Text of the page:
You are here

Next-Generation Event Filtering at LHC: Leveraging Real-Time ML for Handling Massive LHC Data Streams

Thea Aarrestad, ETH Zürich
Monday, June 12, 2023 - 12:00pm

At the CERN Large Hadron Collider, protons are brought to collide hundreds of millions of times per second. The collision debris allows us to study the fundamental building blocks of the universe and look for hints of new forces and particles. The vast majority of the collision data are immediately discarded by a real-time event filtering system due to storage and computational limitations. While most of these data are uninterresting, signals of new physics might be inadvertendly thrown away in the process. The first stage of this event filtering system consists of hundreds of field-programmable gate arrays (FPGAs), tasked with rejecting over 98% of the proton collisions within a few microseconds. With the start of High Luminosity LHC in 2029, a more granular detector and more particles per collision will increase the event complexity significantly, and ultimately require the FPGA farm to process an amount of data comparable to 5% of the total internet traffic.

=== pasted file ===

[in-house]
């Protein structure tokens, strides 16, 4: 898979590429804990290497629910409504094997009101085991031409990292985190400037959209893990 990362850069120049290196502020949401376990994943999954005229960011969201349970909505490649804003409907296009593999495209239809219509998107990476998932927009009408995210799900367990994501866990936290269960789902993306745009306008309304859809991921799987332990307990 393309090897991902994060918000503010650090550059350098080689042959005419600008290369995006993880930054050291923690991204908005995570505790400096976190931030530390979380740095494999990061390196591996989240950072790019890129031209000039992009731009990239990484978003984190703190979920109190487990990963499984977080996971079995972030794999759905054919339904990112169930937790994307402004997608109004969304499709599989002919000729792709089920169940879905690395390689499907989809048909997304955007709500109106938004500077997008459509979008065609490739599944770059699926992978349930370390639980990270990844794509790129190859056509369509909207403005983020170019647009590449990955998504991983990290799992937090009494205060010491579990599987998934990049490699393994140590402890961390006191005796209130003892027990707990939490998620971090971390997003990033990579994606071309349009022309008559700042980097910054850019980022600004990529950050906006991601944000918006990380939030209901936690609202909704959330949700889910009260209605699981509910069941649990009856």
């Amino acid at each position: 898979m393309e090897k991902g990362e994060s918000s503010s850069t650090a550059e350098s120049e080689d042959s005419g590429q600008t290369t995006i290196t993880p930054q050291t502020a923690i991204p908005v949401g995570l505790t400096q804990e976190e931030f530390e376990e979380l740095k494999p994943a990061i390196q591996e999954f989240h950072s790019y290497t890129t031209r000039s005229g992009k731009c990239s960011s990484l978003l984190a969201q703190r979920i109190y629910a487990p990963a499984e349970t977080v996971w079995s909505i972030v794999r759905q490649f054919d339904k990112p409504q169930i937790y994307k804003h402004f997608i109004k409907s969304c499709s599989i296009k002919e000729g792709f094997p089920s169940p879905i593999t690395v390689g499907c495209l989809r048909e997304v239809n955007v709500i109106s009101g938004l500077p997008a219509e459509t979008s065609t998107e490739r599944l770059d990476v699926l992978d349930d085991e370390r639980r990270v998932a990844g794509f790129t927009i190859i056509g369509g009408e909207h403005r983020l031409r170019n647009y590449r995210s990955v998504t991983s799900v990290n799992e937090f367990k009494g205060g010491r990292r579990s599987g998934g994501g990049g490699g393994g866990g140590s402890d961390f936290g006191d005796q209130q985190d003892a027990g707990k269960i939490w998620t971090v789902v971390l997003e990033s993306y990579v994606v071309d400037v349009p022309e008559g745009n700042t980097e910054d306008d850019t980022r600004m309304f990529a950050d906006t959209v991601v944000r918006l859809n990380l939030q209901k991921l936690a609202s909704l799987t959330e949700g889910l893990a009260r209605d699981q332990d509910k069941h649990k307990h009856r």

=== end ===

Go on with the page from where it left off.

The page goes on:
In this talk, I will discuss how real-time Machine Learning can be used to process and filter this enormous amount of data in order to improve physics acceptance, and how ML can be used to select data in ways never before performed at colliders.


Thea Klaeboe Aarrestad is a Research Fellow at ETH Zürich and a member of the CMS Collaboration at CERN. Her research centers on how Machine Learning can be applied to particle physics problems, especially focusing on utilizing real-time ML for discovering new physics phenomena. She received her Ph.D. in Physics from the University of Zürich and spent two years as a Research Fellow at CERN before moving to Zürich as an SNSF Ambizione grantee.